Working with divers almost on a daily basis, I’ve observed some bad diving habits that I want to point out. Most of these things are slips of the mind or just plan carelessness that causes trouble later in the dive. Check out below some of these bad habits.
Not checking air pressure before getting into the water.
Don’t skip this step. Before ever putting your equipment on your body, you need to know if the cylinder has sufficient air. I’ve been on many boat charters where divers gear up, jump in the water, and descend only minutes later to find that their tank was near empty. O’rings fail and can leak air out with you hearing it. Sometimes dive operators make mistakes and can skip a tank during filling. It is your responsibitiy to know if you life support equipment will support your life. Check your air and all of your gear.
Not discussing a dive plan.
Many times divers jump in the water without discussing any type of dive plan. At minimum you should discuss with your dive buddy maximum depth, maximum time, minimum air pressure to surface with, and who is leading the dive. You need to know how deep your going, how long are you staying (what’s your NDL?), how much air will you surface with, and are you leading or following? These are just the bare minimum things you need to discuss. This simple conversation can save your life. Don’t dive without a plan. Most all diving deaths and accidents happen when divers are diving beyond their limits. Decompression sickness is real. If you overstay your limits, you will get bent. If you run out of air you can drown. If you don’t stay together you will get separated and spend most of the time searching instead of diving.
Rushing and Overheating
There is no reason to rush to set up your equipment. You are entering into an environment that you cannot live in without the support of correctly operating scuba equipment. Do not dive if your equipment isn’t working correctly. Every year there are multiple diving deaths because divers choose to dive with a known equipment issue. Don’t be that guy. Bring extra equipment and/or know when to call the dive. During the summer a lot of divers overheat. They rush setting up their equipment and skip steps trying to get into the water to cool down. Take a few minutes and jump in the water to cool down if your getting hot. It is better on your body. It helps avoid decompression sickness. It will help you conserve air because your not jumping in already worn out. You are less likely to make mistakes in setting up your equipment when your not overheating. Slow down and you will speed up.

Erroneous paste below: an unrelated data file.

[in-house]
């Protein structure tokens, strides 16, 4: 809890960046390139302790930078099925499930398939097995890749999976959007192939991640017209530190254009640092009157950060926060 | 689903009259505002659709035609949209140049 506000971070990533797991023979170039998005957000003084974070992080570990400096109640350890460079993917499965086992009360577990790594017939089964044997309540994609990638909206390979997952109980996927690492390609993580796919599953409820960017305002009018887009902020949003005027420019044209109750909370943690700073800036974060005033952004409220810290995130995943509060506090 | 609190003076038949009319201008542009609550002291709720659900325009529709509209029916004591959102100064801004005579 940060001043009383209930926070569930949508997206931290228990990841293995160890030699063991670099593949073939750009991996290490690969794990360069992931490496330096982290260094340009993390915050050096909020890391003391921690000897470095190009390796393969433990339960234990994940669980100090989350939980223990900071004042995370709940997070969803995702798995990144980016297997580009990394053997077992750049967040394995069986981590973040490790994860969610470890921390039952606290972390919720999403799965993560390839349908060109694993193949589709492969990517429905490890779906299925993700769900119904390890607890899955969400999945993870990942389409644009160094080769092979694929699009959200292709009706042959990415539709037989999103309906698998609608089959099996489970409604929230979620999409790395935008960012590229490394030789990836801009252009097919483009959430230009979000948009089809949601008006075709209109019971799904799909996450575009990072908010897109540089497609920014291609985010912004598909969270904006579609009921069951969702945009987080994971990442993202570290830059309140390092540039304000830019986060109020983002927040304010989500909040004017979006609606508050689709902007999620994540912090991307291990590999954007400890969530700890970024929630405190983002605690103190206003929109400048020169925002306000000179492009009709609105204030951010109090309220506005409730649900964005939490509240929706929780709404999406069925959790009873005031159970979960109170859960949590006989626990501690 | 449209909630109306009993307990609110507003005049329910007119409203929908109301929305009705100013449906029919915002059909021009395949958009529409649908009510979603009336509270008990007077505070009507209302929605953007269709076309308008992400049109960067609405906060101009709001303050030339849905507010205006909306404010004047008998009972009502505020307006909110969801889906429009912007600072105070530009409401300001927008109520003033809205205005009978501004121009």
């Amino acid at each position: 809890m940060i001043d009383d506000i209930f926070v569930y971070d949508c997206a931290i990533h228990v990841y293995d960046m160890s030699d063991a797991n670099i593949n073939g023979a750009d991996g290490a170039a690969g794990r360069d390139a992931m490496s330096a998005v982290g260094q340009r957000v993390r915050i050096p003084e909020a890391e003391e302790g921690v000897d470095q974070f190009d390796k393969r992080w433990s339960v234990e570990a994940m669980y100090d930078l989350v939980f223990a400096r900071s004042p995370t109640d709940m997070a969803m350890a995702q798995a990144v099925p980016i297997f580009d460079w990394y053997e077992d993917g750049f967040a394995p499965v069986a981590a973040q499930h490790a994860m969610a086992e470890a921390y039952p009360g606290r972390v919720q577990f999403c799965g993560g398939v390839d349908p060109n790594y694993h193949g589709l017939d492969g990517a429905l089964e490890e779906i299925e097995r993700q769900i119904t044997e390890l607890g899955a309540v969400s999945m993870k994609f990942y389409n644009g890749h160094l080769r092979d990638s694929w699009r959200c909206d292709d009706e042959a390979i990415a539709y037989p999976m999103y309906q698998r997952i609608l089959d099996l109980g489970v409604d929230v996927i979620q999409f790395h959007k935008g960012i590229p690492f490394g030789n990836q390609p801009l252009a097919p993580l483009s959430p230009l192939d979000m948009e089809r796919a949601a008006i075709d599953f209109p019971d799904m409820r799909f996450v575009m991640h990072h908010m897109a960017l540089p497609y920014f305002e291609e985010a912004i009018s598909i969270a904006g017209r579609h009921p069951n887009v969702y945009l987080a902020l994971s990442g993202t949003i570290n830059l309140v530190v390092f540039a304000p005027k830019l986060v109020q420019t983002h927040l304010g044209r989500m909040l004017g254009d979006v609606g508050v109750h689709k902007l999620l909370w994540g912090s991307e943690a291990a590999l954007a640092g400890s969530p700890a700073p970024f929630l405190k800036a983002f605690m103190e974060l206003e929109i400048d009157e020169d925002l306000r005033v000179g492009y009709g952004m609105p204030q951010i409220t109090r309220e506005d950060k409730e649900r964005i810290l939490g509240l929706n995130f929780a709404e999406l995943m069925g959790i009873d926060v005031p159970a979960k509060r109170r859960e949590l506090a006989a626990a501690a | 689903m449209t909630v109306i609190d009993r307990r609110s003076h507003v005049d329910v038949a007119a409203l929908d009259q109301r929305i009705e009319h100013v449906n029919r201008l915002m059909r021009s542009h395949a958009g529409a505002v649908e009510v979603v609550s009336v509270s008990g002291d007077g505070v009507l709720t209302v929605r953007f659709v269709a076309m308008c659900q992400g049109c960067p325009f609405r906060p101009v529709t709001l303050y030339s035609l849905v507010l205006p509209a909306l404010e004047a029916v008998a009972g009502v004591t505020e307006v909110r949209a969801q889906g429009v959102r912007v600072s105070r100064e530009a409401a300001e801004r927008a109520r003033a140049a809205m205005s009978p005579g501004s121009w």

Not hydrating before diving
It is believed that a leading cause of decompression sickness is due to dehydration. Start drinking water a day or so before your dive and stay hydrated. You blood becomes thicker when your dehydrated. Imagine a bubble rising in syrup and then one rising in water. The bubble will rise much slower in syrup. We are taught to ascend slow. We are infact decompressing on every dive we do and trying to eliminate bubbles and bubble formation. Staying well hydrated will aid in this process. Also, don’t drink alcohol before diving. Not only does it impair your judgement, it also dehydrates you. Save that for later.
Having bad buoyancy control
Buoyancy control is a skill that you will continue to develop the more you dive. However, it is a critical skill for safe diving. Just about everywhere I dive, I see divers new and old silting out the bottom with their fins. Divers come to see and experience the dive site, not silt. Don’t be the guy that ruins visibility for everyone else. Your body should be horizontal in the water column and none of your gear should be dangling about. Kicking coral can kill years of growth. Between oil spills, toxic water discharging and bad environmental choices by big cooperations and government, we have plenty of other things already killing it. We definitely do not need divers helping with that. Imagine yourself in a 3rd person view. How is your body positioned? Where are your fins? Bad buoyancy control shows a lack of diving skill. Read last months blog to learn how to weight properly and/or take an advanced buoyancy course with me.
These are many more bad habits that divers tend to hold on to. Think through your diving habits. Are they safe? Make changes to become the best and safest diver that you can be.
The Dive Blog
Diving tips, techniques, and disciplines for safe diving.